Symptoms of Celiac disease include diarrhea, abdominal pains, weight loss, general weakness and even malnutrition. Those with Celiac disease are also more likely to suffer malabsorption problems with internal organs such as the liver and gall bladder, as well as osteoporosis, infertility, anemia, tooth enamel loss and internal bleeding. Untreated Celiac disease can be life threatening.

Who is Affected by Celiac Disease?

It’s thought that almost 1 in 133 Americans suffer from Celiac disease, although 97% of sufferers are unaware they have the disease.  Celiac is a hereditary disease that usually presents itself in early infancy.  However more and more adults are being diagnosed with Celiac disease, in particular people between the ages of 30 and 45.

It is prudent to get yourself checked out by your doctor if you think you have a wheat intolerance, as many people have been found to have undetected Celiac disease this way. A simple blood test can detect whether a patient is likely to have Celiac disease with a follow up biopsy of the small intestine taken. Celiac Disease affects both men and women equally and you are more likely to have it if a close member of your family is affected by it.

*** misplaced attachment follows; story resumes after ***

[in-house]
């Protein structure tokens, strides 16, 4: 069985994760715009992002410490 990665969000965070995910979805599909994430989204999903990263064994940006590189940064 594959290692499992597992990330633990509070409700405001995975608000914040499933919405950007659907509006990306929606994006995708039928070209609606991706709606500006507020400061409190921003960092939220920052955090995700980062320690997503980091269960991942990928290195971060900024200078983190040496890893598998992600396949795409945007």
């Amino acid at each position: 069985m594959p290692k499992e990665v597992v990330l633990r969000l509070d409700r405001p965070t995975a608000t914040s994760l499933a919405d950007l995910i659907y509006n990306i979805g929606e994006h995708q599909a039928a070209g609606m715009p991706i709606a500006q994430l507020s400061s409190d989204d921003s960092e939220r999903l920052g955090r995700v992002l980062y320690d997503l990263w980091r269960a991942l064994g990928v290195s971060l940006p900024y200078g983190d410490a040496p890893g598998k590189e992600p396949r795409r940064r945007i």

Studies show that those of Northern European descent are more likely to have Celiac disease, along with those from parts of India, Pakistan, North Africa and the Middle East.

How to Treat Celiac Disease

As yet there is no known cure for Celiac disease. The only way to manage it is to eat a gluten free diet.

Other Reasons to be Gluten Free

Many people now believe that gluten free diets for children can be beneficial for those on the Autism spectrum. While no clinical trials have taken place to confirm or deny this there is a definite growing trend for a gluten free diet to treat a number of ailments. From Parkinson’s disease to diabetes, multiple sclerosis to arthritis, research is showing that an improved digestive system leads to better overall health and sufferers of these, and many other diseases, are showing less symptoms and faster recovery times.